To help increase the adoption of zero-emission vehicles, the City of Vancouver is considering an annual pollution charge for new gas-powered vehicles.
The new annual fee is being considered as part of the city’s Climate Emergency Parking Program. If the proposal is approved, “sporty sedans” and small SUVs would be considered as “moderately polluting” vehicles and face a fee of $500 per year.
That fee doubles to $1,000 per year for “high polluting” vehicles like luxury sports cars, large SUVs and full-size pickup trucks.
Cars built before model year 2023 would be exempt from any additional fees. Electric vehicles (EVs), hybrids, and most economy vehicles built in model year 2023 or after would also be exempt.
The City arrived at the new fee structure after surveying local residents who made it clear that climate change was a major concern.
“When we [first] surveyed people in the first round of engagement we heard really, really clearly that Vancouverites care about climate change. Ninety per cent of the people who answered our survey cared about climate change,” said Paul Storer, the city’s director of transportation told CBC News.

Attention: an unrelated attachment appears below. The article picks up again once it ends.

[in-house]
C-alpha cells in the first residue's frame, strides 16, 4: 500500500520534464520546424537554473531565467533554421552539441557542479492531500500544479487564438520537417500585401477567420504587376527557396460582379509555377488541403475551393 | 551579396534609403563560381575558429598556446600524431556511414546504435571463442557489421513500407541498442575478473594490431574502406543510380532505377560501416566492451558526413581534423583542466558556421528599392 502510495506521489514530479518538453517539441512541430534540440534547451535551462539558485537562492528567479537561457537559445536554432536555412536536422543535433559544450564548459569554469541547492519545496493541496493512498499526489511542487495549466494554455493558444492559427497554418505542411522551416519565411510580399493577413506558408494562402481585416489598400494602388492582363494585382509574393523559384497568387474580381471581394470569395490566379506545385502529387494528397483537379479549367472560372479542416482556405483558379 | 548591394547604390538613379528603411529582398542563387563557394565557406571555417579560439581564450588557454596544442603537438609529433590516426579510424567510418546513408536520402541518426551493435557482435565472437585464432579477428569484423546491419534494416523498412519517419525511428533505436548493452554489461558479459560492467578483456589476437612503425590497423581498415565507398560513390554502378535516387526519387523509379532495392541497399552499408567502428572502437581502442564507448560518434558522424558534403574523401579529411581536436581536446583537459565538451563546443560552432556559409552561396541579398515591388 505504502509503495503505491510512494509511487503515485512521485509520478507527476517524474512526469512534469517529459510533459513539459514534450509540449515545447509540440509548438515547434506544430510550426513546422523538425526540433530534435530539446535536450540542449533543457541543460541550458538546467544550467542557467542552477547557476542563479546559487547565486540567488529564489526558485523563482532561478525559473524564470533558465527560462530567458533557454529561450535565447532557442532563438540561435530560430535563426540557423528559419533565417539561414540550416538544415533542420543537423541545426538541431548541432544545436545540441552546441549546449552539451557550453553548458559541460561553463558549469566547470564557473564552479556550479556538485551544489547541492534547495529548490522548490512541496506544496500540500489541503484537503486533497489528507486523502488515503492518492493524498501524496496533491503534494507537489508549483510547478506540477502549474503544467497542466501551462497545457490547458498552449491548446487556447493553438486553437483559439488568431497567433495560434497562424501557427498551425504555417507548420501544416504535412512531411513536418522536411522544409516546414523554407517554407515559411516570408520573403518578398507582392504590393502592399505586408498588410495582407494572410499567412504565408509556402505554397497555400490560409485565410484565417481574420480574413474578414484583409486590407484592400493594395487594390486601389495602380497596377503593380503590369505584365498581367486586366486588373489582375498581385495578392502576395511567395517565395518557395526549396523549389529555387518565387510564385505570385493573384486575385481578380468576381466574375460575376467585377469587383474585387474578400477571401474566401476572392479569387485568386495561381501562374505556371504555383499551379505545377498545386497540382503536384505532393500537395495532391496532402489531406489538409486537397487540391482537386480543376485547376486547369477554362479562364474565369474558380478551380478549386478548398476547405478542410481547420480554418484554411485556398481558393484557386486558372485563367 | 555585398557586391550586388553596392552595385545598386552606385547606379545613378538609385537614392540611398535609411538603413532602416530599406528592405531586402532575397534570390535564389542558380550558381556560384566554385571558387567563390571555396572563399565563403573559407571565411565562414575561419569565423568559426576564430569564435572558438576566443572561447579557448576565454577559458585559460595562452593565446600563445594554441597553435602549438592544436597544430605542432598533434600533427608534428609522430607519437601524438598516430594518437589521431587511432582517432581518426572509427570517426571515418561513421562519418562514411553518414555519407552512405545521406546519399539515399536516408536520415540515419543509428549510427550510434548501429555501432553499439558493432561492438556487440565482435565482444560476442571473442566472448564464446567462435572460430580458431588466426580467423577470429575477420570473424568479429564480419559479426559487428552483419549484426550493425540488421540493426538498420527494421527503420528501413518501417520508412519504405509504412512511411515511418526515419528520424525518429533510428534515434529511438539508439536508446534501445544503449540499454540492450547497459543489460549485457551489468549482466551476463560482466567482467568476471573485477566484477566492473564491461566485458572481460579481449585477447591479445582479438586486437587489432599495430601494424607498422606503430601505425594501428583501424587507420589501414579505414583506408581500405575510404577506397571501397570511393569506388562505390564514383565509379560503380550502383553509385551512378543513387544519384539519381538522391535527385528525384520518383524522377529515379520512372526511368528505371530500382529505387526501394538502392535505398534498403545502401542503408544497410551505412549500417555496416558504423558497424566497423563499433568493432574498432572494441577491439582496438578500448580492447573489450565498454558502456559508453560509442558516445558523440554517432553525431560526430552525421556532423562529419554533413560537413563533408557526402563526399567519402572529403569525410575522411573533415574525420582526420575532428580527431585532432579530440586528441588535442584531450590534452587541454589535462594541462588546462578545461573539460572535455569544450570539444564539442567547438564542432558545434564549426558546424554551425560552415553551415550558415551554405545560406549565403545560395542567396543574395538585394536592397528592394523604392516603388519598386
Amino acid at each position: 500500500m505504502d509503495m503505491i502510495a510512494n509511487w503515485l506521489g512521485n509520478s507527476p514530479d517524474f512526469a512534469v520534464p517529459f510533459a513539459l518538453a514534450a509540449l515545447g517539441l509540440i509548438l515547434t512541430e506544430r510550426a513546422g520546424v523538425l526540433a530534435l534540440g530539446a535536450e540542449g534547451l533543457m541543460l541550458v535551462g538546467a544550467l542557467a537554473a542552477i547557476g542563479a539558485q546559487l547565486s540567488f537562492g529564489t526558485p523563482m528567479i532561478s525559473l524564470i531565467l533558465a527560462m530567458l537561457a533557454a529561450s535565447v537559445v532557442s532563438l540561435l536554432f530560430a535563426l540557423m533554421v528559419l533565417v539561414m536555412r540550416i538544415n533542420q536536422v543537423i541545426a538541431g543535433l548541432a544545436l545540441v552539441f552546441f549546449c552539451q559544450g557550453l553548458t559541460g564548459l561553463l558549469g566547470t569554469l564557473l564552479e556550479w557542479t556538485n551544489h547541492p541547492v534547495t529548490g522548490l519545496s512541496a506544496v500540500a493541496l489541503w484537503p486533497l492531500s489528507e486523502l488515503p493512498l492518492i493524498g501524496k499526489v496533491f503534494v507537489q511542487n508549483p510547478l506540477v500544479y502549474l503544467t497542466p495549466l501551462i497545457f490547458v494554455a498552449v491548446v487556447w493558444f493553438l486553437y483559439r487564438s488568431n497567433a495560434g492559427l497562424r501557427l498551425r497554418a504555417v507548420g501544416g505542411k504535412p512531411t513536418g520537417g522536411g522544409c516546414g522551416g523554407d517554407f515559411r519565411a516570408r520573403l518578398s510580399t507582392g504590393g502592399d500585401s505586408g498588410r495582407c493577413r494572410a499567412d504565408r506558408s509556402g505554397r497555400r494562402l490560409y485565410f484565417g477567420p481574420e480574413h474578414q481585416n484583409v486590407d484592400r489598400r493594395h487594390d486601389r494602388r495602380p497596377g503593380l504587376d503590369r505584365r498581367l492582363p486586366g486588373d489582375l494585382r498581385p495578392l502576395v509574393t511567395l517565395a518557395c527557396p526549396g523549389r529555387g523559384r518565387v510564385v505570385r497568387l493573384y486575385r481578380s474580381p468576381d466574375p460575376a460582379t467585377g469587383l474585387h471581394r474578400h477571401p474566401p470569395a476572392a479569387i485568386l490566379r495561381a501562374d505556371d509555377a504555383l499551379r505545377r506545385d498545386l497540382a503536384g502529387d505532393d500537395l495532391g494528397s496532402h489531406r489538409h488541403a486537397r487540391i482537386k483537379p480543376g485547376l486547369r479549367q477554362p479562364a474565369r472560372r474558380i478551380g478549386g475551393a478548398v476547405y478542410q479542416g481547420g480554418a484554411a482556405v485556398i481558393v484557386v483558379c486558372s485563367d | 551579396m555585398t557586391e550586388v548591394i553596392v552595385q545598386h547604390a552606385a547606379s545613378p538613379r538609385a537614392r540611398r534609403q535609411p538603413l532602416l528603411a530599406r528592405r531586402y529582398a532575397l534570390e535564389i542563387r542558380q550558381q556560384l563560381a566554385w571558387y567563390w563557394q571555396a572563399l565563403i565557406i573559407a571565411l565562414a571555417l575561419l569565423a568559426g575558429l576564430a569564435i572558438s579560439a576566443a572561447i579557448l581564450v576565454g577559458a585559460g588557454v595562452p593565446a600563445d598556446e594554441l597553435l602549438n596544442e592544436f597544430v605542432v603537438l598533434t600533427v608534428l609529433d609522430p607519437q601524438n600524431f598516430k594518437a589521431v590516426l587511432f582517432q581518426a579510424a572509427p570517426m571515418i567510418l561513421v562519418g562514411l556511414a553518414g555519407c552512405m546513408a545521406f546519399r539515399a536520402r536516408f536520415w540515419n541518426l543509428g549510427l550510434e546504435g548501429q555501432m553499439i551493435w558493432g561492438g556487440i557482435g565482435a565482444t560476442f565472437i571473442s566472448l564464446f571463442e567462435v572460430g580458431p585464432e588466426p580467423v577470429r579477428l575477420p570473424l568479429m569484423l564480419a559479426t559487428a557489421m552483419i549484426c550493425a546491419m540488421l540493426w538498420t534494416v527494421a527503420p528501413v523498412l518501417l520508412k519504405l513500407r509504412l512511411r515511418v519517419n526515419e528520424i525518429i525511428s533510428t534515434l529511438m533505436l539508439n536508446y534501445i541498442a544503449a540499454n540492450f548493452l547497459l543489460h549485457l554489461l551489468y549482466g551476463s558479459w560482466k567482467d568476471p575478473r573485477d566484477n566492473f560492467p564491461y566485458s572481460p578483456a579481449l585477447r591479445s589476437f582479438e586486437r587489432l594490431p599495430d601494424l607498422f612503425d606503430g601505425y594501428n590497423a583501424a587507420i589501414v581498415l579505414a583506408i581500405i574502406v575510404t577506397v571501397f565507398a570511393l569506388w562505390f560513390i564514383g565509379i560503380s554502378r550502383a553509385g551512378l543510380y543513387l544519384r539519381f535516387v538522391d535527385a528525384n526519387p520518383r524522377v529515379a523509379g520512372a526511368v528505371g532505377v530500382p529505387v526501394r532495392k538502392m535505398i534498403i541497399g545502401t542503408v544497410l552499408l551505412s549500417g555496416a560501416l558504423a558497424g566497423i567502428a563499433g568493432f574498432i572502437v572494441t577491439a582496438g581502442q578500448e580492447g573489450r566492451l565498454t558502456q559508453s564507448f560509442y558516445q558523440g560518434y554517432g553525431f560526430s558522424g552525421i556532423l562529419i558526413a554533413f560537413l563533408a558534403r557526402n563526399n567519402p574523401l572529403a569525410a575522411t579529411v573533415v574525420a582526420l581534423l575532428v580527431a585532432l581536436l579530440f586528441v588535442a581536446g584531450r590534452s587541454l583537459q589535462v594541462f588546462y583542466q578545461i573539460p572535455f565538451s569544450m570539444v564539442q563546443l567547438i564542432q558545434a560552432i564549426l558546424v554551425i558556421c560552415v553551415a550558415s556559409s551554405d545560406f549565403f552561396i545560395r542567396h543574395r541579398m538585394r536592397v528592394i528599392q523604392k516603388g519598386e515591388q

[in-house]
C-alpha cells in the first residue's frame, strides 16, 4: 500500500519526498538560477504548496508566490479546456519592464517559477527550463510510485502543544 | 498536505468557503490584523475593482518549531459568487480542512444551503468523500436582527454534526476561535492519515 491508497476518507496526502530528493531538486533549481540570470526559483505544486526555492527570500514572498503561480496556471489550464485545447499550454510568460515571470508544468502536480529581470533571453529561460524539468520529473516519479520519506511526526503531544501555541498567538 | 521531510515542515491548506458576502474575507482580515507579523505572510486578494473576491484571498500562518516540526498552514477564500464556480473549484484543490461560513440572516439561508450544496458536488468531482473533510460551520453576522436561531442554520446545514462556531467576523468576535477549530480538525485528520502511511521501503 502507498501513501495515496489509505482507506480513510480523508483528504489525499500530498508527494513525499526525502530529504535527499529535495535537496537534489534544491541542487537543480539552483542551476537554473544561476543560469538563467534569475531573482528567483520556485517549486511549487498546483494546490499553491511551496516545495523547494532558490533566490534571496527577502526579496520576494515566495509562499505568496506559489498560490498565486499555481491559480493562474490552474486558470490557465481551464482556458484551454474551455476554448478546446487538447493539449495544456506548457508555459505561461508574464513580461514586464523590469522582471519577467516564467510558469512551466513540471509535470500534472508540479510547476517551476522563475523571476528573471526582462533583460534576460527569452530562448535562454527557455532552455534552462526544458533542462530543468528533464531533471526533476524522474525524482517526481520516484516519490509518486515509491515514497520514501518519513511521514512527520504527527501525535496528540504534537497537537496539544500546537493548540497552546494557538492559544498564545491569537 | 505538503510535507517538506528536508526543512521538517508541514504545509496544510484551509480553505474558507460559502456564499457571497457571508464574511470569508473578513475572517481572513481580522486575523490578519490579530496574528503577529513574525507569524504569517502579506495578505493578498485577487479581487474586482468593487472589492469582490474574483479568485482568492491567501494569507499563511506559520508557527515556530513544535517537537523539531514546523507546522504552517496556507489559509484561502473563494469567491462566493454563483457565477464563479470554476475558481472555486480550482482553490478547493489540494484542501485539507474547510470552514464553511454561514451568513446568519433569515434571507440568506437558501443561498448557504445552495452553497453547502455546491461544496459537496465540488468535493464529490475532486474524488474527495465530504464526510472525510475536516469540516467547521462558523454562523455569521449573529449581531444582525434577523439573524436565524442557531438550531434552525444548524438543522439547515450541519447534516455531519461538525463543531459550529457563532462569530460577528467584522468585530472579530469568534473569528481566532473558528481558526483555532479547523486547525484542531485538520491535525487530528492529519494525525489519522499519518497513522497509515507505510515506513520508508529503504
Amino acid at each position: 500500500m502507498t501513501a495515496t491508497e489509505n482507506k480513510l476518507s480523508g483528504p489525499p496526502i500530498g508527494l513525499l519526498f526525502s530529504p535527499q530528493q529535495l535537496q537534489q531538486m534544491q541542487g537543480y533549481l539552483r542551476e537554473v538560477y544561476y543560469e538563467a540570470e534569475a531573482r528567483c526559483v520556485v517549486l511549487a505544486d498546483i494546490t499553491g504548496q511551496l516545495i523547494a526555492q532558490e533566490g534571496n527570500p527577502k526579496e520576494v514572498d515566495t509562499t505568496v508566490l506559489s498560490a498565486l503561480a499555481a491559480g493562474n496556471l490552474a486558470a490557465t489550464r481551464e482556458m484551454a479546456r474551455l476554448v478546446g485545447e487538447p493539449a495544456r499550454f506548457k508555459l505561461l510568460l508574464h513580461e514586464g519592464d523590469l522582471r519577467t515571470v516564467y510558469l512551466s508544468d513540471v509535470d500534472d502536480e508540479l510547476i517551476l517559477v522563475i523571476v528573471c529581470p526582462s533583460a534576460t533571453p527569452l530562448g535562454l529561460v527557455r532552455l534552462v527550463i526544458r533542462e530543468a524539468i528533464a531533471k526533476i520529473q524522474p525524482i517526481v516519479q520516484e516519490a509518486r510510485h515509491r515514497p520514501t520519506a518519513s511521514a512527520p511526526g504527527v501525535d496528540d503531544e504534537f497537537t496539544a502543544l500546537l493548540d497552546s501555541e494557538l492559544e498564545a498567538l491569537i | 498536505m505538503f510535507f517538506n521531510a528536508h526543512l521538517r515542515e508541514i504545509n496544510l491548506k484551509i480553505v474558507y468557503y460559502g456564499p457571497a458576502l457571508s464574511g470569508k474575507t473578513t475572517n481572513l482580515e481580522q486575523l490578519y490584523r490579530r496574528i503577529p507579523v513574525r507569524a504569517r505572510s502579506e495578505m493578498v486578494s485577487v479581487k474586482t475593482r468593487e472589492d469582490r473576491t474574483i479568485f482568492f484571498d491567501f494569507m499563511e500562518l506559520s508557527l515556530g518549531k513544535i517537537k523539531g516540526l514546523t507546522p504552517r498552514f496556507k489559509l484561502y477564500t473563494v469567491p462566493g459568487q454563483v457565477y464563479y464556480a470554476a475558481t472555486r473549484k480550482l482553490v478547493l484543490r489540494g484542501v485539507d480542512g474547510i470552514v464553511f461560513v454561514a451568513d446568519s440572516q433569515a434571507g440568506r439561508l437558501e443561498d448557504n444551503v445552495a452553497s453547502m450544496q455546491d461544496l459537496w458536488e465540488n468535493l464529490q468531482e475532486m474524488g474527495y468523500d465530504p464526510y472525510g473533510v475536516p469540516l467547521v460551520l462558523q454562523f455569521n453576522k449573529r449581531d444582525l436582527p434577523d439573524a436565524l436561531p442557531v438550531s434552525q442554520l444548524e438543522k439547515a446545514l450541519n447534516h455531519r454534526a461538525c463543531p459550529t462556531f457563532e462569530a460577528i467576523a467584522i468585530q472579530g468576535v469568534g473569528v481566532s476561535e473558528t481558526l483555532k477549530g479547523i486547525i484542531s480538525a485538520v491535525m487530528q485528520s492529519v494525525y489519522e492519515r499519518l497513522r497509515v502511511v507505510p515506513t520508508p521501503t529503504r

Revenue generated from the fees, along with others being considered for overnight parking permits, would be used to fund initiatives outlined in the City’s Climate Emergency Action Plan. These includes items such as building EV charging stations, adding trees and green spaces, and converting buildings from natural gas to renewable energy.
The public can provide feedback on the proposal by taking this survey before July 5, 2021.